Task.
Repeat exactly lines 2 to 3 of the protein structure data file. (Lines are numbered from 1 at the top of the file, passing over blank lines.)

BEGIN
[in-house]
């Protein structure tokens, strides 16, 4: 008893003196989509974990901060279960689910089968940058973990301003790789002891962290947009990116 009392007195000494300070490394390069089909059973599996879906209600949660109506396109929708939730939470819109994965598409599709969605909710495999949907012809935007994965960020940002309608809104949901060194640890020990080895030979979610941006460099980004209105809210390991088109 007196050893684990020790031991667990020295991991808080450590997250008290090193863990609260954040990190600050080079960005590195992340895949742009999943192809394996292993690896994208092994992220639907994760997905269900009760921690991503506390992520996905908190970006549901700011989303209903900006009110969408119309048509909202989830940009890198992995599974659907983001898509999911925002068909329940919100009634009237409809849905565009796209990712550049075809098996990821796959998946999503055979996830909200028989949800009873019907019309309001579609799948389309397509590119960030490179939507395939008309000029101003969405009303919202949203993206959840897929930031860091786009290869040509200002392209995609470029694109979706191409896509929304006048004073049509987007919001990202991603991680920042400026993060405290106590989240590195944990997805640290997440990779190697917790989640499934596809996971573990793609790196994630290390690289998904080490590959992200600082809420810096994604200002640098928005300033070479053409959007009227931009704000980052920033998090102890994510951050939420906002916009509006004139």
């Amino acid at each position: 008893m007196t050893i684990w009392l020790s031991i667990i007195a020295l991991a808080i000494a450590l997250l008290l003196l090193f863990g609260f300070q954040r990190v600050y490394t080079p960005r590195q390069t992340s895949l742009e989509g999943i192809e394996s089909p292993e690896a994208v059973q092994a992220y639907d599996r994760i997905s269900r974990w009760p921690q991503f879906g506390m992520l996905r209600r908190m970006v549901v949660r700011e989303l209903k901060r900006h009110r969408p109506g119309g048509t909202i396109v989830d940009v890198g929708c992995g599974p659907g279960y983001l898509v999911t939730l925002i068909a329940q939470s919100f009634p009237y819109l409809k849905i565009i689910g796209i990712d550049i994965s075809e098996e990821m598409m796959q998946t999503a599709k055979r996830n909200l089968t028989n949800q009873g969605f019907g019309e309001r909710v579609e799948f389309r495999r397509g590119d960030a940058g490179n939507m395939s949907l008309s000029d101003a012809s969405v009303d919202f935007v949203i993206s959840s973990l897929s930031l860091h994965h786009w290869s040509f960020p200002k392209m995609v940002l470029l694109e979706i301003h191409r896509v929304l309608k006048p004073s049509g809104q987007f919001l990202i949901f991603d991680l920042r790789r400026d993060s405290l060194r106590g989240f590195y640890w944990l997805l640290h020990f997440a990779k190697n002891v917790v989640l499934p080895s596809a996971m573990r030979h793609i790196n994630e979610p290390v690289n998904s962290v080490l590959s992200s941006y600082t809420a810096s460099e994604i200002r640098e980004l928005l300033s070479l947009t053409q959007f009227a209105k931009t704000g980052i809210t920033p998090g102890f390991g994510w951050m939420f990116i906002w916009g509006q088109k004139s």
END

């Protein structure tokens, strides 16, 4: 008893003196989509974990901060279960689910089968940058973990301003790789002891962290947009990116 009392007195000494300070490394390069089909059973599996879906209600949660109506396109929708939730939470819109994965598409599709969605909710495999949907012809935007994965960020940002309608809104949901060194640890020990080895030979979610941006460099980004209105809210390991088109 007196050893684990020790031991667990020295991991808080450590997250008290090193863990609260954040990190600050080079960005590195992340895949742009999943192809394996292993690896994208092994992220639907994760997905269900009760921690991503506390992520996905908190970006549901700011989303209903900006009110969408119309048509909202989830940009890198992995599974659907983001898509999911925002068909329940919100009634009237409809849905565009796209990712550049075809098996990821796959998946999503055979996830909200028989949800009873019907019309309001579609799948389309397509590119960030490179939507395939008309000029101003969405009303919202949203993206959840897929930031860091786009290869040509200002392209995609470029694109979706191409896509929304006048004073049509987007919001990202991603991680920042400026993060405290106590989240590195944990997805640290997440990779190697917790989640499934596809996971573990793609790196994630290390690289998904080490590959992200600082809420810096994604200002640098928005300033070479053409959007009227931009704000980052920033998090102890994510951050939420906002916009509006004139």
């Amino acid at each position: 008893m007196t050893i684990w009392l020790s031991i667990i007195a020295l991991a808080i000494a450590l997250l008290l003196l090193f863990g609260f300070q954040r990190v600050y490394t080079p960005r590195q390069t992340s895949l742009e989509g999943i192809e394996s089909p292993e690896a994208v059973q092994a992220y639907d599996r994760i997905s269900r974990w009760p921690q991503f879906g506390m992520l996905r209600r908190m970006v549901v949660r700011e989303l209903k901060r900006h009110r969408p109506g119309g048509t909202i396109v989830d940009v890198g929708c992995g599974p659907g279960y983001l898509v999911t939730l925002i068909a329940q939470s919100f009634p009237y819109l409809k849905i565009i689910g796209i990712d550049i994965s075809e098996e990821m598409m796959q998946t999503a599709k055979r996830n909200l089968t028989n949800q009873g969605f019907g019309e309001r909710v579609e799948f389309r495999r397509g590119d960030a940058g490179n939507m395939s949907l008309s000029d101003a012809s969405v009303d919202f935007v949203i993206s959840s973990l897929s930031l860091h994965h786009w290869s040509f960020p200002k392209m995609v940002l470029l694109e979706i301003h191409r896509v929304l309608k006048p004073s049509g809104q987007f919001l990202i949901f991603d991680l920042r790789r400026d993060s405290l060194r106590g989240f590195y640890w944990l997805l640290h020990f997440a990779k190697n002891v917790v989640l499934p080895s596809a996971m573990r030979h793609i790196n994630e979610p290390v690289n998904s962290v080490l590959s992200s941006y600082t809420a810096s460099e994604i200002r640098e980004l928005l300033s070479l947009t053409q959007f009227a209105k931009t704000g980052i809210t920033p998090g102890f390991g994510w951050m939420f990116i906002w916009g509006q088109k004139s």